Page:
Or Shalom's new building in Bernal Heights.  (Photo/Open Homes Photography)
Or Shalom's new building in Bernal Heights. (Photo/Open Homes Photography)

After 30 years, San Francisco’s Or Shalom finally has a home of its own

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Three decades after its founding, Or Shalom Jewish Community has finally purchased property of its own.

San Francisco’s first and only Reconstructionist synagogue, it has operated out of living rooms, rented spaces and the occasional park since the community was established in 1991.

But now Or Shalom has closed on a parcel of land that includes three buildings on Cortland Avenue, in the Bernal Heights neighborhood. Leadership hopes to be able to hold services in the new space by late spring 2023.

Amy Mallor
Amy Mallor

Establishing a permanent location for the community has been in the works for seven years, said Amy Mallor, the synagogue’s executive director. “We have been wandering Jews,” Mallor said.

Indeed, for nine years, Or Shalom’s home was at Congregation Ner Tamid in the Sunset District.

Then, starting in 2014, members were able to call Congregation Beth Israel Judea home, and it was at that location on Brotherhood Way where Or Shalom celebrated its 25th anniversary in 2017. (Beth Israel Judea synagogue has since merged with Congregation B’nai Emunah and been renamed Am Tikvah.)

Just before the Covid-19 pandemic started, the wandering continued: Or Shalom vacated its shared/rental space at Beth Israel Judea and only recently established a new indoor meeting place next door, at the Brandeis School of San Francisco.

Rabbi Katie Mizrahi headshot
Rabbi Katie Mizrahi

Further complicating matters, longtime Rabbi Katie Mizrahi stepped down in April, leaving the community without a spiritual leader for the first time in 15 years.

So the decision to buy the property in Bernal Heights has indeed been a “galvanizing moment,” according to Matthew Rudoff, president of Or Shalom’s board.

“I think it’s really making people feel very positive about the outlook for Or Shalom, and the potential for not just our sustainability, but our growth,” Rudoff said.

Finding the property was “kismet,” or fate, Mallor said, as the listing agent was a congregant and member of the board. The new address will place Or Shalom in the center of Cortland Avenue’s bustling commercial corridor, between a religious-themed bar called Holy Water and the laundromat Bernal Bubbles. Of the three buildings the synagogue will own, one is a back cottage that Mallor hopes can be used to house visitors. The other two, both storefronts, will house worship and office space. The property is about 3,100 square feet.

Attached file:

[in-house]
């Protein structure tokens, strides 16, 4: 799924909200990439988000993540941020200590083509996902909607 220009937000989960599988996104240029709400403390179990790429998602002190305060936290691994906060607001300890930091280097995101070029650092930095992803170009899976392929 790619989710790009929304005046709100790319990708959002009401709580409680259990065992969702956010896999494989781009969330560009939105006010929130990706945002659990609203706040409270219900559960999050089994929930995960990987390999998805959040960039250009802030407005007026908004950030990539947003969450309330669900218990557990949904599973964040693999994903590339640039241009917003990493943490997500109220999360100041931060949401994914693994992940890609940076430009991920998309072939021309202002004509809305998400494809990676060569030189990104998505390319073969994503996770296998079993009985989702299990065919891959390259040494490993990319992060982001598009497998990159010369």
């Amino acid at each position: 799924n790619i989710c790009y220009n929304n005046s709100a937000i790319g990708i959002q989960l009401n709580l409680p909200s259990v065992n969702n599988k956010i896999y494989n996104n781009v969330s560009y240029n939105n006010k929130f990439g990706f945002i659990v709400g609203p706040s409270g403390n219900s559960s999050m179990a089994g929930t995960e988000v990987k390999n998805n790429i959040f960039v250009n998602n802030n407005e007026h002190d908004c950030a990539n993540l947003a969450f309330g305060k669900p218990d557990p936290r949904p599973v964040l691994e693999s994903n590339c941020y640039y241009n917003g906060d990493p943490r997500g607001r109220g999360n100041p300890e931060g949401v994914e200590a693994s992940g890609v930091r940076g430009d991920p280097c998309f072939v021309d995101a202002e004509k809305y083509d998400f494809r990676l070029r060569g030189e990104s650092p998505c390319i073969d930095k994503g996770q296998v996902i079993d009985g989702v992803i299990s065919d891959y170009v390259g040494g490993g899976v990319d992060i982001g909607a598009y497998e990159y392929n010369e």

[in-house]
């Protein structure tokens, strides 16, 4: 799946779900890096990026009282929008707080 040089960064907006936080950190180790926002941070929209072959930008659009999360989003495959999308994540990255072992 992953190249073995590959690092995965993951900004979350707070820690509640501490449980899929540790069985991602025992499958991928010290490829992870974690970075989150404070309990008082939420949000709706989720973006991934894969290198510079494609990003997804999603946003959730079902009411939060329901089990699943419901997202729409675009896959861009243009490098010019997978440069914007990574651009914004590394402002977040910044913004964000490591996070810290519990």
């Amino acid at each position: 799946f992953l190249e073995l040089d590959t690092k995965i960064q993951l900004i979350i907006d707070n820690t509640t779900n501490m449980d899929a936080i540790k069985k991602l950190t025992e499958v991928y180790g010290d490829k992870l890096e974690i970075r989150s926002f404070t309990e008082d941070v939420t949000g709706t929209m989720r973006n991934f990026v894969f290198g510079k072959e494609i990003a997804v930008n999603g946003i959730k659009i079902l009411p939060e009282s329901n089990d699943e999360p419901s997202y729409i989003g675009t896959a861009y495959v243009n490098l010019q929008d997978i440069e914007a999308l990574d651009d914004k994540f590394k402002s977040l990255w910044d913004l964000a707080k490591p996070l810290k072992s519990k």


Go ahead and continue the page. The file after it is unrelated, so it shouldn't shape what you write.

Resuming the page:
The purchase, which cost close to $2 million, was made possible by a building fund campaign started by members nearly a decade ago. Knowing that the rental/share situation at Beth Israel Judea would last for only six years, congregants have been donating to the campaign all along, Mallor said, and the synagogue has been trying to save money, as well. Soon, a “Cortland Campaign” will be launched to raise additional funds for improvements and upkeep.

Rudoff’s hope is that the new space will help to establish the synagogue as a staple of San Francisco Jewish life and attract new members who may be unfamiliar with Or Shalom’s history and principles.

“We’ve been known as the best-kept secret,” Rudoff said. “We’re hoping to become a little wider-known secret.”

Rabbi Pam Frydman
Rabbi Pam Frydman

Or Shalom began when Rabbi Pamela Frydman wanted a space to teach children, including her own, the fundamentals of Judaism in an egalitarian setting. The community, which is now some 200 families strong, prides itself on diversity and acceptance.

According to the website description: “We are Jewish, non-Jewish and ‘it’s complicated;’ straight, gay and ‘it’s complicated;’ single, married and ‘it’s complicated,’ old and young and in between. All are welcome.”

The synagogue identified itself as independent until 2008, when congregants voted to join with the Reconstructionist movement.

Founded on the ideals of 20th-century thinker Rabbi Mordecai Kaplan, Reconstructionist Judaism submits that Judaism is an always evolving religious civilization.

Today, Or Shalom is deeply committed to social justice work. One of its main social justice programs is Sanctuary Or Shalom, a congregation-wide initiative to support immigrants in California.

Or Shalom’s new home is just one part of the community rebuilding after the pandemic and Mizrahi’s departure, Mallor said. Leadership recently brought in an interim rabbi, Rabbi Chaya Gusfield, who has also served at Kehilla Community Synagogue, a Renewal congregation in the East Bay.

“It’s important for the community to know that we are here,” Mallor said. “And we’re not only here, but we’re survivors.”

Lillian Ilsley-Greene
Lillian Ilsley-Greene

Lillian Ilsley-Greene was a staff writer at J. from 2022-2023.